In the end, though, the film is a showcase for Hemsworth’s effervescent wit and steroidal comedy and for Waititi’s sure-handed cinematic voice and eye-popping visuals. Hemsworth is at a difficult career crossroads: a household name actor in international box office blockbusters who doesn’t yet seem like a star. Perhaps this turn will change that. If not, he and Waititi need to team up again posthaste and, maybe this time, sans capes. Hemsworth is that rare performer – a beautiful human specimen with the comic genius of an ugly duckling. Waititi is that rare director – one who loves all films and has an encyclopedic knowledge of the best and the worst but deftly avoids self-indulgence and derivativeness. As Goldblum’s Grandmaster says in response to Thor’s use of his lightning powers, “Out of your fingers … was that, like, sparkles?” Indeed, Hemsworth plus Waititi generate nothing but cinematic sparkles. Here’s hoping for more.

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[Image Source: Wikipedia]

Reel Roy Reviews is now TWO books! You can purchase your copies by clicking here (print and digital).

In addition to online ordering at Amazon or from the publisher Open Books, the first book is currently is being carried by BookboundCommon Language Bookstore, and Crazy Wisdom Bookstore and Tea Room in Ann Arbor, Michigan and by Green Brain Comics in Dearborn, Michigan.

My mom Susie Duncan Sexton’s Secrets of an Old Typewriter series is also available on Amazon and at Bookbound and Common Language.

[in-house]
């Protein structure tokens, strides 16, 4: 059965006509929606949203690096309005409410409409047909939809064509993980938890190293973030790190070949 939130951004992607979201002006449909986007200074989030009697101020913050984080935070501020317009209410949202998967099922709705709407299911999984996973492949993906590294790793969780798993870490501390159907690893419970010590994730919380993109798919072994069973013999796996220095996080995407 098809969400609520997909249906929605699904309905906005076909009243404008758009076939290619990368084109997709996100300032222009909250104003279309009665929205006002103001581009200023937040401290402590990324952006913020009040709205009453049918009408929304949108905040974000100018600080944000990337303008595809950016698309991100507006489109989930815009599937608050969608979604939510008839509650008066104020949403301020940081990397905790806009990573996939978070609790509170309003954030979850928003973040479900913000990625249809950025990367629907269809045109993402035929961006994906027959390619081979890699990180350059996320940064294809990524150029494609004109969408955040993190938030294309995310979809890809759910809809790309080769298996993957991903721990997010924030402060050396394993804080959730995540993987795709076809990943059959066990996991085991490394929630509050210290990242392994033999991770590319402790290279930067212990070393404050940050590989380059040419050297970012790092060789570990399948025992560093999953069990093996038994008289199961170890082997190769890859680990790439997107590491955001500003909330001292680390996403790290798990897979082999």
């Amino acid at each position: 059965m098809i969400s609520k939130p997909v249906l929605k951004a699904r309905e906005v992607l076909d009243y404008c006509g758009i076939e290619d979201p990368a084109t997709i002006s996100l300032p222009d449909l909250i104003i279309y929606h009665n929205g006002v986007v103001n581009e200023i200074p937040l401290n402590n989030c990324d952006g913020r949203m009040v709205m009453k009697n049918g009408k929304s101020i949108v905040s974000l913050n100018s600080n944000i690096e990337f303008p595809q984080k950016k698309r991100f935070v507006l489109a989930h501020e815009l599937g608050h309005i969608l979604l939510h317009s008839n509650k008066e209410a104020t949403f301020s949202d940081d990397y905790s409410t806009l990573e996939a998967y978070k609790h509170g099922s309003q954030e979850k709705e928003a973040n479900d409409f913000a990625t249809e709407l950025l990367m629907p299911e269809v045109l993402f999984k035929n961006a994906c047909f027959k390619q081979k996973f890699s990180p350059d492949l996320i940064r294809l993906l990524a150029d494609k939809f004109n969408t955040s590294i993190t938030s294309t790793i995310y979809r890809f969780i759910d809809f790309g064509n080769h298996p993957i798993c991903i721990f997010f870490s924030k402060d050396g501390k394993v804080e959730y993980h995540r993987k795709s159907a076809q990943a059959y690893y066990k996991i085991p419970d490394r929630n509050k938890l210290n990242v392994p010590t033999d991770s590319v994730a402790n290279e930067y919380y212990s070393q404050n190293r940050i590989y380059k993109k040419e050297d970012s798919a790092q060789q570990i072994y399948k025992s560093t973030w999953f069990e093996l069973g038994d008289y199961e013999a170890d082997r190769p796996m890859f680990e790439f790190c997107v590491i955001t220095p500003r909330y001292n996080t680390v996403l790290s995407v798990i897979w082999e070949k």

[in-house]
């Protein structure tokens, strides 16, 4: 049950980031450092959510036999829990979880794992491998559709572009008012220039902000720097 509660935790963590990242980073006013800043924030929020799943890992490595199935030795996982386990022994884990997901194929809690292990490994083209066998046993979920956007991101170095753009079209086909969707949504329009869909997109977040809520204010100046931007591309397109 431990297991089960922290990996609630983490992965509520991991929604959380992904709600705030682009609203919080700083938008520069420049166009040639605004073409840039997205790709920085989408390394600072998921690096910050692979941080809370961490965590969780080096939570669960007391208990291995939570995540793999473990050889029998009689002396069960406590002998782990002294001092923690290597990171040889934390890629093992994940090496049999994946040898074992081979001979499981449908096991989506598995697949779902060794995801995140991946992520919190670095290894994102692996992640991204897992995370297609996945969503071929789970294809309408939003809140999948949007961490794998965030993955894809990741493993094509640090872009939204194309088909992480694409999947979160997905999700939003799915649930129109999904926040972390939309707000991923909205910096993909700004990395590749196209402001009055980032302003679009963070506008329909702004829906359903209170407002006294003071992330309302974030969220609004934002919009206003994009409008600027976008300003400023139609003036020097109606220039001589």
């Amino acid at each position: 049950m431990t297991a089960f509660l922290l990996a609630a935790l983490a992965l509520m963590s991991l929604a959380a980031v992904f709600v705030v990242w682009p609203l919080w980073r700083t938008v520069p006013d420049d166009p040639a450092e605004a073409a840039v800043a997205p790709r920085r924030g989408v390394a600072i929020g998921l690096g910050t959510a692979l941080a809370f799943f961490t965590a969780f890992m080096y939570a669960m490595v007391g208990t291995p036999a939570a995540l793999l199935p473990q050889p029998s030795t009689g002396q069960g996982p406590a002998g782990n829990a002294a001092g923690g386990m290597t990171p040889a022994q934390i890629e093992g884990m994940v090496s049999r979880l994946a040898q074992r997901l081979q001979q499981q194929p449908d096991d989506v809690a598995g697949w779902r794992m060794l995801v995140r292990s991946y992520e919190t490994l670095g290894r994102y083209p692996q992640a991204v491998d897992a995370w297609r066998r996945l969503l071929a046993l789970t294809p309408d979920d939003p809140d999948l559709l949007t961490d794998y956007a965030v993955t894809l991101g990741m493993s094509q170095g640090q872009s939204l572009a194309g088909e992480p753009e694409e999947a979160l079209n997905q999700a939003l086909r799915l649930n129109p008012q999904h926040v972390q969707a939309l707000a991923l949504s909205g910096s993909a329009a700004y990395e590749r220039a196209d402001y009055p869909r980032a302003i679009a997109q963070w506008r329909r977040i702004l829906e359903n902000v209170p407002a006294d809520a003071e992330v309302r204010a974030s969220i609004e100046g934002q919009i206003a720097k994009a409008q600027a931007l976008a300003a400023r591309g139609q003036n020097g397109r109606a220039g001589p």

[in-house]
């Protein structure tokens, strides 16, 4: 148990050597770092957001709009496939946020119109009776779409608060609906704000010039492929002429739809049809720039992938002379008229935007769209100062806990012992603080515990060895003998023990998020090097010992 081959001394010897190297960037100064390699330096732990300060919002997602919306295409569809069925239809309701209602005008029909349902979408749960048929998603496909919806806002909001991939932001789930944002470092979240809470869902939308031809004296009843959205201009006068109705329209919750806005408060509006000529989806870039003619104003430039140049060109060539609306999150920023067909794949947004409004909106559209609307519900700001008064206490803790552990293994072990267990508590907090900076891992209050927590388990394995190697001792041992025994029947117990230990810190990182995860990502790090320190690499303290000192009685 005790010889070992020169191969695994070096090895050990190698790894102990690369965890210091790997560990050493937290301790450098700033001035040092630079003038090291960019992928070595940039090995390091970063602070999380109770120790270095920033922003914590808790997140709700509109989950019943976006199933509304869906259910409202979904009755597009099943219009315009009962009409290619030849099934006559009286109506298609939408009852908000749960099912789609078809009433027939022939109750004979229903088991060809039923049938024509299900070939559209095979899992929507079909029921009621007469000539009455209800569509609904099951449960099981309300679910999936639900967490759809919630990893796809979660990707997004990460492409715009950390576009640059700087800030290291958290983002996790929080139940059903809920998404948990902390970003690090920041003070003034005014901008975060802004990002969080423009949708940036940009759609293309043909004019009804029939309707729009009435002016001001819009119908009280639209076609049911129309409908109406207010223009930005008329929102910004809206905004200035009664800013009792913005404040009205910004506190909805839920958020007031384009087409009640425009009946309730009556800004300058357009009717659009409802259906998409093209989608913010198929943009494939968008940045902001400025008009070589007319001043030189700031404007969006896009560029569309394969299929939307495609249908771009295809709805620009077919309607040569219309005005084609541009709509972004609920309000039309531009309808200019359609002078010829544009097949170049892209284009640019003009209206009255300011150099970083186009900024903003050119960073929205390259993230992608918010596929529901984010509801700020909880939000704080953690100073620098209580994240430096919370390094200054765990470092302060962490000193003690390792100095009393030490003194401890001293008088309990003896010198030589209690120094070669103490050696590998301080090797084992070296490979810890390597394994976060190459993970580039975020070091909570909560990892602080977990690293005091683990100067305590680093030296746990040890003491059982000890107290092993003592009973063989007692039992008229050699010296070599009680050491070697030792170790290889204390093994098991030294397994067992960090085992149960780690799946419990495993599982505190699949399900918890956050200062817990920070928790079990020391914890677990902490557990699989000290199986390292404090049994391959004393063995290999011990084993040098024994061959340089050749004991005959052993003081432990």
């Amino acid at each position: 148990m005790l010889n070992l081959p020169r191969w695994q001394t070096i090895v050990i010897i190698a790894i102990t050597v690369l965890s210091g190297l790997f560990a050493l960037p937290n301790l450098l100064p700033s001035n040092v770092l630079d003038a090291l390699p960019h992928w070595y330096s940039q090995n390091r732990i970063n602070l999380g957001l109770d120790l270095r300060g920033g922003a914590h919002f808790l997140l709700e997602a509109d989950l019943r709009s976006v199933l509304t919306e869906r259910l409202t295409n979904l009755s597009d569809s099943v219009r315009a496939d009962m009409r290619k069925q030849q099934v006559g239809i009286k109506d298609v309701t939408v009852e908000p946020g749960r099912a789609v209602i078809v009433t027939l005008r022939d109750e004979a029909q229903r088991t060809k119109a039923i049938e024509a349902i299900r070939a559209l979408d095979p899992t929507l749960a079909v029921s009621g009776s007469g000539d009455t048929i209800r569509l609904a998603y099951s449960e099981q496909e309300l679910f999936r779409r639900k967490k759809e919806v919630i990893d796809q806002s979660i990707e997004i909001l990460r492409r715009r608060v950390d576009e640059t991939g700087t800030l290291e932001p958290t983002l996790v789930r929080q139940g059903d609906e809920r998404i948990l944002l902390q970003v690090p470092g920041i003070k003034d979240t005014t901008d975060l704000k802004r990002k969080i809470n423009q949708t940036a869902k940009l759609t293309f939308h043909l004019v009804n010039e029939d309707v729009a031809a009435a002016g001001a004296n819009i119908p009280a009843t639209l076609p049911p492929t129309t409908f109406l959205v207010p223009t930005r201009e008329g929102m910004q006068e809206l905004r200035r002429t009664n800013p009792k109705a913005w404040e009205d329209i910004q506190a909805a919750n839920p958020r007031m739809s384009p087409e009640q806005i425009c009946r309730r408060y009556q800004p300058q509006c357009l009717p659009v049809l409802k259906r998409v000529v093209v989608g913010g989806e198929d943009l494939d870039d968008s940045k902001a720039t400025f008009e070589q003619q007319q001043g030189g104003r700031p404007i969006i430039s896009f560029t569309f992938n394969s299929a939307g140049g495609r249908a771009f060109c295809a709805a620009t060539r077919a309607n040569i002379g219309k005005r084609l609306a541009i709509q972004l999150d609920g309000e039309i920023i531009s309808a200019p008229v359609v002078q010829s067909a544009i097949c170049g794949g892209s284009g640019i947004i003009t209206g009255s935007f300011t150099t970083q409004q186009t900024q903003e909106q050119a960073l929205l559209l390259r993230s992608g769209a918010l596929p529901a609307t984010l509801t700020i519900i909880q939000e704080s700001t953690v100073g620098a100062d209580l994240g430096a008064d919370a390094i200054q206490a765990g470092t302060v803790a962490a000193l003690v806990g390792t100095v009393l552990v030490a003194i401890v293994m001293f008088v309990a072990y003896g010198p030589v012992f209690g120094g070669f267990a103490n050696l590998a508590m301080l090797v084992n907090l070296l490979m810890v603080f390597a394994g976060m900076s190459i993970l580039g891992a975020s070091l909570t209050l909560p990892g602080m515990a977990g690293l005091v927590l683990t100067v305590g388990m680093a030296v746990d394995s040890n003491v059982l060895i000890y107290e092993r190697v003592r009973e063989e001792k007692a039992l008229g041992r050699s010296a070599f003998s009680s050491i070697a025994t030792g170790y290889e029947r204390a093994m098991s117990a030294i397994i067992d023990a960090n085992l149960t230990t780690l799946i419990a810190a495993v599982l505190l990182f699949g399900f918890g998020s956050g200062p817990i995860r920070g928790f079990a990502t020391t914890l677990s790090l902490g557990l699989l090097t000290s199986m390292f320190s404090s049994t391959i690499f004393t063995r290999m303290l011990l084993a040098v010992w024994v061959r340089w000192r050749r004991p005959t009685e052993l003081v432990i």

Countdown: Bringing Up Baby

BitStrip tribute by Kim Kress

BitStrip tribute by Kim Kress

From my wonderful publisher Open Books

This is it! Just 1 day remains until the official launch of ReelRoyReviews, a book of film, music, and theatre reviews, comes to a bookstore near you! Thanks to Colin McCallister and The Fort Wayne News-Sentinel for this wonderful coverage of Reel Roy Reviews (click here).

And be sure to check out the latest “Homeward Angle” column from Roy’s mom Susie Duncan Sexton (click here) – “One from the Heart – To ‘Carol & Corkie’ Wherever They May Be…” salutes a children’s television-personality from Susie’s youth in Northeast Indiana and acknowledges Carol Popp for the lifetime of creative endeavor she would inspire (including an entire family’s love of writing, such as Susie’s two books and this very Reel Roy Reviews).

Please note that, in addition to online ordering, the book currently is being carried by Bookbound in Ann Arbor, Michigan; by Green Brain Comics in Dearborn, Michigan; and by Memory Lane Gift Shop in Columbia City, Indiana. Bookbound and Memory Lane both also have copies of Susie Duncan Sexton’s Secrets of an Old Typewriter series.

In honor of Throwback Thursday, here’s what Roy says about one of his favorite all-time films, Bringing Up Baby: “There is probably no other film that has set the stage better for my lifelong sensibility of anarchy and mischief than Howard Hawks’ classic Bringing Up Baby. As I had subsisted most of my youth on a steady diet of Warner Brothers’ Looney Tunes animation—Bugs Bunny, Elmer Fudd, Sylvester, Tweety Pie, and favorite Daffy Duck—it was a revelation to see flesh and blood human beings behaving in like fashion for two hours, black and white be damned.”

Learn more about REEL ROY REVIEWS, VOL 1: KEEPIN’ IT REAL by Roy Sexton at http://www.open-bks.com/library/moderns/reel-roy-reviews/about-book.html. Book can also be ordered at Amazon here.

P.S. Thanks to The Oakland County Legal News for this coverage of the book’s upcoming release!

Oakland County Legal News